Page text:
The United States Embassy in Harare has urged the government of Zimbabwe to respect the country’s constitution and desist from prosecuting citizens under laws that have been declared unconstitutional.
In a post on Twitter this Wednesday, the embassy reminded Harare that the country’s 2013 constitution protects free speech and called upon the government to uphold the human rights of all citizens. It said:
“Zimbabwe’s 2013 Constitution protects speech and the rights of the arrested and detained. All Zimbabweans should benefit from these fundamental freedoms equally. No citizen should face prosecution under laws already declared unconstitutional.”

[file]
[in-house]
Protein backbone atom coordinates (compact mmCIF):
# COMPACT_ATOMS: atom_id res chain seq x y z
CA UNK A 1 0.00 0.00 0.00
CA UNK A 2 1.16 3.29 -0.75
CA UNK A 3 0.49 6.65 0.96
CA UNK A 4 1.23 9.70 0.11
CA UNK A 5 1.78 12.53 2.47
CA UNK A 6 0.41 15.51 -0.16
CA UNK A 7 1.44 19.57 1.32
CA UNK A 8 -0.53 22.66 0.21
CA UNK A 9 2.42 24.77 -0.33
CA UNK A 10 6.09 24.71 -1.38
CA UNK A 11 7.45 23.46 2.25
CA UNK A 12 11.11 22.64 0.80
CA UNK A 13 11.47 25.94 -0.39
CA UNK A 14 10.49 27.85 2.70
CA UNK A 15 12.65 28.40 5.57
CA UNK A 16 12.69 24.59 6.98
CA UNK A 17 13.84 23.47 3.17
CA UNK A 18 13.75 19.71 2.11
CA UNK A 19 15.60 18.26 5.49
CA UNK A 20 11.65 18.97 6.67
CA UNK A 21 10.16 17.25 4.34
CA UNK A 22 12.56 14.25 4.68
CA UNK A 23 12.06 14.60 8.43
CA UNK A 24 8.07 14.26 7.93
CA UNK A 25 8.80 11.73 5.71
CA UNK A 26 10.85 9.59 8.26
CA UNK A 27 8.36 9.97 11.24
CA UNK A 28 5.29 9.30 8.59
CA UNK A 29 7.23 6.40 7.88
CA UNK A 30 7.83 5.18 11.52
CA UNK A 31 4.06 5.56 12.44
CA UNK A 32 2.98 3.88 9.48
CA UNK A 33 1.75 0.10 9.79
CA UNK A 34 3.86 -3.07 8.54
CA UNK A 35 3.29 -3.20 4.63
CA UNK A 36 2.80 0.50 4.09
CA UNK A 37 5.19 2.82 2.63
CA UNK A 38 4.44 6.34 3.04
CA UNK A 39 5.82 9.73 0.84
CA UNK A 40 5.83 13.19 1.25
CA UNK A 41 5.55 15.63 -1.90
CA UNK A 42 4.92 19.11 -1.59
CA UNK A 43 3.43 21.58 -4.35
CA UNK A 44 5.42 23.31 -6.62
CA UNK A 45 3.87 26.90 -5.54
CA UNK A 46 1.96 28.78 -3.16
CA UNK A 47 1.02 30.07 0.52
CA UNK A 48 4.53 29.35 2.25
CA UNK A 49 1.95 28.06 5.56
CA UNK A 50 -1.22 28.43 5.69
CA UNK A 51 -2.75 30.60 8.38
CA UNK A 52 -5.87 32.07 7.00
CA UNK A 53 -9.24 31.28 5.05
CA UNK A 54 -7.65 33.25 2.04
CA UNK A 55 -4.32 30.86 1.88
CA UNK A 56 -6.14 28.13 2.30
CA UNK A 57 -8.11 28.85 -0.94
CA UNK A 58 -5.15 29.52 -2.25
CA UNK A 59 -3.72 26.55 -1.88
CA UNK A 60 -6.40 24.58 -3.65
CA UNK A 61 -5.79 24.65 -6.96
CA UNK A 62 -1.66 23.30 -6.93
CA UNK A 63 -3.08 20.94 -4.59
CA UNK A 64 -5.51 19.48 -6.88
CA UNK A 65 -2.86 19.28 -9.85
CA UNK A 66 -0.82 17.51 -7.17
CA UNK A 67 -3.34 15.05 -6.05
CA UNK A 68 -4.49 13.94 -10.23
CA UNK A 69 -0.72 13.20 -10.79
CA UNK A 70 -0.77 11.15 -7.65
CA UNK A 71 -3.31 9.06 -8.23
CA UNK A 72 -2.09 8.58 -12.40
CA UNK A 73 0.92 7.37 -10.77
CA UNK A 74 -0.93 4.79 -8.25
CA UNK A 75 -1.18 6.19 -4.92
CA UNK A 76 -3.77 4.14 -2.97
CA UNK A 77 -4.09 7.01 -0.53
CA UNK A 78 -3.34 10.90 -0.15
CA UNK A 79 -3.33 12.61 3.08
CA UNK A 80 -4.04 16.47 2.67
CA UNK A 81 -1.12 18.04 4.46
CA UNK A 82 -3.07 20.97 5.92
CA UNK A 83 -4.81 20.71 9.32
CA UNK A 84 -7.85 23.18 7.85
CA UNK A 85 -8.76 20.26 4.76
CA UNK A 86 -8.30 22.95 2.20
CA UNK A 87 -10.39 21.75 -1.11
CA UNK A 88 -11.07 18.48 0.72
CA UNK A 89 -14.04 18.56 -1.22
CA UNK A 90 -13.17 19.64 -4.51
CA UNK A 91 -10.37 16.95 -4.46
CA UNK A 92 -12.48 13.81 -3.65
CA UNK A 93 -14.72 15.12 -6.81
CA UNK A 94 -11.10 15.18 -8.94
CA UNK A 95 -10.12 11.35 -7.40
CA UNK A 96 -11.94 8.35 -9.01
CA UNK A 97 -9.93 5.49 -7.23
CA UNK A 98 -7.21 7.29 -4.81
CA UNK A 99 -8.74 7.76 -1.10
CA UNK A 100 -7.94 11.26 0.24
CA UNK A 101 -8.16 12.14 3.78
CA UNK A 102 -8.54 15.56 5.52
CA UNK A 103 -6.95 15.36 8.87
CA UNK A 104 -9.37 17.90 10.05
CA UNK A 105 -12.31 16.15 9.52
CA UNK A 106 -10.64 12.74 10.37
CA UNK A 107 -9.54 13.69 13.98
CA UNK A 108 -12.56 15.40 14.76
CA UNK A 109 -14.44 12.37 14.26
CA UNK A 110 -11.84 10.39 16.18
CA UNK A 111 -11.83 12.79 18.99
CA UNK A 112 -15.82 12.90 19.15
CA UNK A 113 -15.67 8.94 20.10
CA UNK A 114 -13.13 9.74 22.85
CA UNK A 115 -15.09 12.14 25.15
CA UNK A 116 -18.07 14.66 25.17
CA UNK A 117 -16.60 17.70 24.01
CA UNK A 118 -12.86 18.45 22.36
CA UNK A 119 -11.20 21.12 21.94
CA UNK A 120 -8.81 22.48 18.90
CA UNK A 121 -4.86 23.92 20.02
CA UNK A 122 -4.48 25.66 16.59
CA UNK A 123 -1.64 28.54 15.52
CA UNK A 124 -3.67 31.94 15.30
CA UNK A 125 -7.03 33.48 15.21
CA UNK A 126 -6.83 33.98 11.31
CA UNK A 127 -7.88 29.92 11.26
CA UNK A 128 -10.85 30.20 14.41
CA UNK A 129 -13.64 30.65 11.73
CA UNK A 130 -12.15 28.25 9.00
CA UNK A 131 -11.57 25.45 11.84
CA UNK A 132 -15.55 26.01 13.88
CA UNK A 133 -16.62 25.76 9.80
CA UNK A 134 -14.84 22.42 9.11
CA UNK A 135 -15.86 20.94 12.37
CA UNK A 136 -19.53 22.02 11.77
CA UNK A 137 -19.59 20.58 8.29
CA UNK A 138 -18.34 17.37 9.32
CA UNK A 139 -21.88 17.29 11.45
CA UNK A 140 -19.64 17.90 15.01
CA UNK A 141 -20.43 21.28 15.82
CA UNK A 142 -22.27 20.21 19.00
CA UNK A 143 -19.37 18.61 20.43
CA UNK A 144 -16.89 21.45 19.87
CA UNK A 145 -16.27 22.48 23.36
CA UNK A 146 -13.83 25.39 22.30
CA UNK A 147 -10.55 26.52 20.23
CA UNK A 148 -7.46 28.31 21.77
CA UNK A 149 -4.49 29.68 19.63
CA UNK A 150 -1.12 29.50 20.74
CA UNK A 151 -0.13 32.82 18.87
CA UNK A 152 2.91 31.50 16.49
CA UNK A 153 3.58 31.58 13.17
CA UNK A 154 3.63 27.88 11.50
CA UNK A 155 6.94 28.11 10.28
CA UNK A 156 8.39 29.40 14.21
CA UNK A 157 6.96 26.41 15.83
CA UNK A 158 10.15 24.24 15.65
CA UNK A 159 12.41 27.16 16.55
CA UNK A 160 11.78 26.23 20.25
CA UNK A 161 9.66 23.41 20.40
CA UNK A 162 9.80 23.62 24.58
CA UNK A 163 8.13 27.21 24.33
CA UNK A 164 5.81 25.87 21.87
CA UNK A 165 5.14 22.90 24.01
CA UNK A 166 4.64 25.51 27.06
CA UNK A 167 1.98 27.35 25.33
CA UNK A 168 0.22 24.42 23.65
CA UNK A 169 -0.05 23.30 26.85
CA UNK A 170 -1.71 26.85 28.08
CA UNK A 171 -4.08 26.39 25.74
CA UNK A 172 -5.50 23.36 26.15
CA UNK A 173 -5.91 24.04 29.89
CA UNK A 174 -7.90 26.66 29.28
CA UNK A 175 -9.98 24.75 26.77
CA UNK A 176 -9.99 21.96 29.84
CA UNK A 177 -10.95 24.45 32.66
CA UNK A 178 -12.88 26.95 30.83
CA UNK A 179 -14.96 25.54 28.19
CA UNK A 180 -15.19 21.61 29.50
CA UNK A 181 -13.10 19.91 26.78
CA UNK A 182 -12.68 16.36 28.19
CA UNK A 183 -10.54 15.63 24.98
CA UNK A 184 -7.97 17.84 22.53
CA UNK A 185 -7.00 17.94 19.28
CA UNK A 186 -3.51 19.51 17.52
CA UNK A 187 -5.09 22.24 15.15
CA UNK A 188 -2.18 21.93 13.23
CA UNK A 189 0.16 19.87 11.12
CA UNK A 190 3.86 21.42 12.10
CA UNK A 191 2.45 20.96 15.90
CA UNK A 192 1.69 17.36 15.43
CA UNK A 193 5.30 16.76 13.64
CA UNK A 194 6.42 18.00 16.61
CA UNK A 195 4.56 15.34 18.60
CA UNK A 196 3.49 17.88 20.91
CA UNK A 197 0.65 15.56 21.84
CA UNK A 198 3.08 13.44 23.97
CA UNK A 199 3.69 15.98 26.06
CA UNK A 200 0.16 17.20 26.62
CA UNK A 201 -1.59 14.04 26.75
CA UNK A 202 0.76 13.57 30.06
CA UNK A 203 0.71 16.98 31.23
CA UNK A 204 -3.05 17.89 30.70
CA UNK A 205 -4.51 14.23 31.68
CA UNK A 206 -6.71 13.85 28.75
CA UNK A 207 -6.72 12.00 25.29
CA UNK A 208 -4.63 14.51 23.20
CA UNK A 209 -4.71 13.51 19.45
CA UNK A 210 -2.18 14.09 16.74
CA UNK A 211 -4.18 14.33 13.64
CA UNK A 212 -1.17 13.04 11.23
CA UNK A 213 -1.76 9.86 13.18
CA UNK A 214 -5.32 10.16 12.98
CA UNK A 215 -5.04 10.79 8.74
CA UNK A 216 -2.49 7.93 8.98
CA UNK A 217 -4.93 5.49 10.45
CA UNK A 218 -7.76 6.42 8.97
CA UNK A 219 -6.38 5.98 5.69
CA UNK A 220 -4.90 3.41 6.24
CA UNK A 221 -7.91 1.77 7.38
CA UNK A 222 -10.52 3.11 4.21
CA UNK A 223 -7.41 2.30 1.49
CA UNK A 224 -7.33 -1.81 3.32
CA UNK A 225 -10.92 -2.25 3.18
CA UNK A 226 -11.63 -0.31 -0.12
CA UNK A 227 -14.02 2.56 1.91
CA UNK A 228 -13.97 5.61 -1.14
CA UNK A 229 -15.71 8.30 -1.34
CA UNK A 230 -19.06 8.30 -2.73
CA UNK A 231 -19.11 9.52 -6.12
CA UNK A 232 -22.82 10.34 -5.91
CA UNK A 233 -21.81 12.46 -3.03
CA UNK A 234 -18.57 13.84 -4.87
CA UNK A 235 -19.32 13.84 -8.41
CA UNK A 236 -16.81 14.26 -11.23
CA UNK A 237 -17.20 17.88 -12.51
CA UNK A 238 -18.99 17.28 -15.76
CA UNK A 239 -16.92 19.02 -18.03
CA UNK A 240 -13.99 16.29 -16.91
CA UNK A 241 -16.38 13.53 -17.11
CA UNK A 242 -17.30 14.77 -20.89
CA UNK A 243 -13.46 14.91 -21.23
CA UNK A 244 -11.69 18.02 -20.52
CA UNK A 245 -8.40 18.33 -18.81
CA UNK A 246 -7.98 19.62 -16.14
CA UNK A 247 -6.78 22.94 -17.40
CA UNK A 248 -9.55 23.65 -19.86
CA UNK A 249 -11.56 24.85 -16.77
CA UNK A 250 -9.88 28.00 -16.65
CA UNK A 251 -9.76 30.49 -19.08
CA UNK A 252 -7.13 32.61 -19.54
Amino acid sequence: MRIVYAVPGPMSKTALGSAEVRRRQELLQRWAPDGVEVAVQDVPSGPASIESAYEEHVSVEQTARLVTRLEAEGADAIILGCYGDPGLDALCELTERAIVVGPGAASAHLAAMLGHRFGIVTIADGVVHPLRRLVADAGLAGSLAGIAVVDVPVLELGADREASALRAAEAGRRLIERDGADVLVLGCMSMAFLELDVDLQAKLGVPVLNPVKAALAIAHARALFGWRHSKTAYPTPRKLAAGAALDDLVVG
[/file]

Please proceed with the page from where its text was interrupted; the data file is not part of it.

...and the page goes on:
This follows the arrest and detention of MDC Alliance senior officials, the party’s spokesperson Fadzayi Mahare and vice-chairperson Job Sikhala as well as prominent journalist Hopewell Chin’ono on allegations of communicating falsehoods.
The trio was arrested early this month for allegedly claiming on social media that a police officer had fatally assaulted a baby strapped to its mother’s back in Harare.
They are being charged under Section 31 of the Criminal Law (Codification and Reform) Act which deals with “publishing or communicating false statements prejudicial to the State.”
However, legal experts and human rights defenders argue the law under which the trio are being charged was declared unconstitutional by the Constitutional Court in 2014 in a matter brought by two Zimbabwe Independent newspaper journalists.